Irish households saved more than €10bn in first quarter of year

Level of savings four times higher than normal, according to Central Statistics Office

Consumers’ inability to spend money on activities such as dining out in the first quarter helped boost savings rates. Photograph: iStock

Consumers’ inability to spend money on activities such as dining out in the first quarter helped boost savings rates. Photograph: iStock

 

Irish households saved more than €10 billion in the first quarter of 2021 – four times the amount usually saved in that period of the year, according to the Central Statistics Office (CSO).

The high level of saving was due to incomes either holding up or increasing at a time when opportunities to spend money were limited by economic restrictions designed to stop the spread of Covid-19.

The CSO said uncertainty about the trajectory of the pandemic may also have encouraged a greater degree of precautionary savings as consumers stored up money in anticipation that their finances would tighten in the future.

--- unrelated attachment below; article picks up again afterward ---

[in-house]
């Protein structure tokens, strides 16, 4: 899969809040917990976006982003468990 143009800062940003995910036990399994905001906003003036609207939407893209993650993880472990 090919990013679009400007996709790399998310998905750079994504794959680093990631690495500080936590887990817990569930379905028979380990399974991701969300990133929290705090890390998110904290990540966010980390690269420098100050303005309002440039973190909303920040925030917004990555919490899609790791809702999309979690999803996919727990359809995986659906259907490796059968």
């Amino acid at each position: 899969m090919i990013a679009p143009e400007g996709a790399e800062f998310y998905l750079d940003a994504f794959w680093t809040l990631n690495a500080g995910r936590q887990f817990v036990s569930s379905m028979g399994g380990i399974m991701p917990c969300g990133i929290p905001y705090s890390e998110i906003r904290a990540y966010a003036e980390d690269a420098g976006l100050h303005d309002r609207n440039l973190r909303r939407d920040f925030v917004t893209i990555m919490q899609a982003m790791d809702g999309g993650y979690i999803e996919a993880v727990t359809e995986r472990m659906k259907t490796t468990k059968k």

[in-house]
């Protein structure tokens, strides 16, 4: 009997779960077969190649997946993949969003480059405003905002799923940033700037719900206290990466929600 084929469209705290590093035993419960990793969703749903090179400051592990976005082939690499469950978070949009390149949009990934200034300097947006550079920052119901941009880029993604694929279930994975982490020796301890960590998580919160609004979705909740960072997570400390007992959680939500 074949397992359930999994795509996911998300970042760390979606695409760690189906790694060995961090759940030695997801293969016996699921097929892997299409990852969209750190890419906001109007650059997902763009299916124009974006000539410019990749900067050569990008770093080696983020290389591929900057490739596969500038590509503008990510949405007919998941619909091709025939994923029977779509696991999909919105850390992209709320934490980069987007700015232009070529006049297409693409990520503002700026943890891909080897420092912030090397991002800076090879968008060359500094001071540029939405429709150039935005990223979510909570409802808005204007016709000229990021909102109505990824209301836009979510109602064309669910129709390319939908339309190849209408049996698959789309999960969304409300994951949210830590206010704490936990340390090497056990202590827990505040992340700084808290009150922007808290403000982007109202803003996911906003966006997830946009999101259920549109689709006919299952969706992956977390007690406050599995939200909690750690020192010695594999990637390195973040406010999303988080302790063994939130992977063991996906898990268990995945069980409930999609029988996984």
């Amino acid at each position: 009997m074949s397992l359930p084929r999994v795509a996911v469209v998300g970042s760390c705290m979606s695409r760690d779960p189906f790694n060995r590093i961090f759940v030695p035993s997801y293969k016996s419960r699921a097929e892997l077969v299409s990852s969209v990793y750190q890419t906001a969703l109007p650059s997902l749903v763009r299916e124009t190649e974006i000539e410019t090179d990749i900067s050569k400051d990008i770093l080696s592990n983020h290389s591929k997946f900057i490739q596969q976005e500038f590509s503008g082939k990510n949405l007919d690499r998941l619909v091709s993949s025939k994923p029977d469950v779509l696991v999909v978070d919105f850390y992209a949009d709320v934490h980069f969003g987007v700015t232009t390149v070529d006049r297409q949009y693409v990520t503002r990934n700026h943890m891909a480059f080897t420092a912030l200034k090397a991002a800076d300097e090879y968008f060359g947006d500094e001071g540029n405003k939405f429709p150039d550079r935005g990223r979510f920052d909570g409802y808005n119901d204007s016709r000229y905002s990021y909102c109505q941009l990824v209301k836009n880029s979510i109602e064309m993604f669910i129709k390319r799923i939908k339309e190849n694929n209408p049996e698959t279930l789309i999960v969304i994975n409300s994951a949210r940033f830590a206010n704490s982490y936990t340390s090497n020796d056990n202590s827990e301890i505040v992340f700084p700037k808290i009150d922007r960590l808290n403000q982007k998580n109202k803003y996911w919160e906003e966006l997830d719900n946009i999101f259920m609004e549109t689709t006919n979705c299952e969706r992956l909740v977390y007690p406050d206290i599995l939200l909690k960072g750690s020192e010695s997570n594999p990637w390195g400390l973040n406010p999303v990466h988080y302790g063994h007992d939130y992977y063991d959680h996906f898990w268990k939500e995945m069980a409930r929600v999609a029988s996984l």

Some savings also went into pension funds or were used to pay off mortgages and other loans. Capital investment in new housing and improvement to dwellings was largely unchanged compared to the same period in 2020, which the CSO said was perhaps because of restrictions on construction activity.

The household savings ratio of 31 per cent compares to a ratio of 25.8 per cent in the final quarter of 2020.

Incomes

Government subsidies rose €1.1 billion and social protection payments grew by €2.7 billion compared to the first quarter of 2020.

Although the median income for those receiving the Pandemic Unemployment Payment declined compared to their income when working, this drop in income was offset across the population as a whole by higher median incomes for those in work.

The total wage bill in some parts of the economy – such as finance, IT and the public sector – rose due to higher earnings per week and more people being employed in those sectors.

Even after higher taxes and social contributions are taken into account, overall gross disposable income rose.

The largest proportion of the extra saving was added to deposits in Irish banks and most of these deposits are available immediately to households to use as restrictions ease.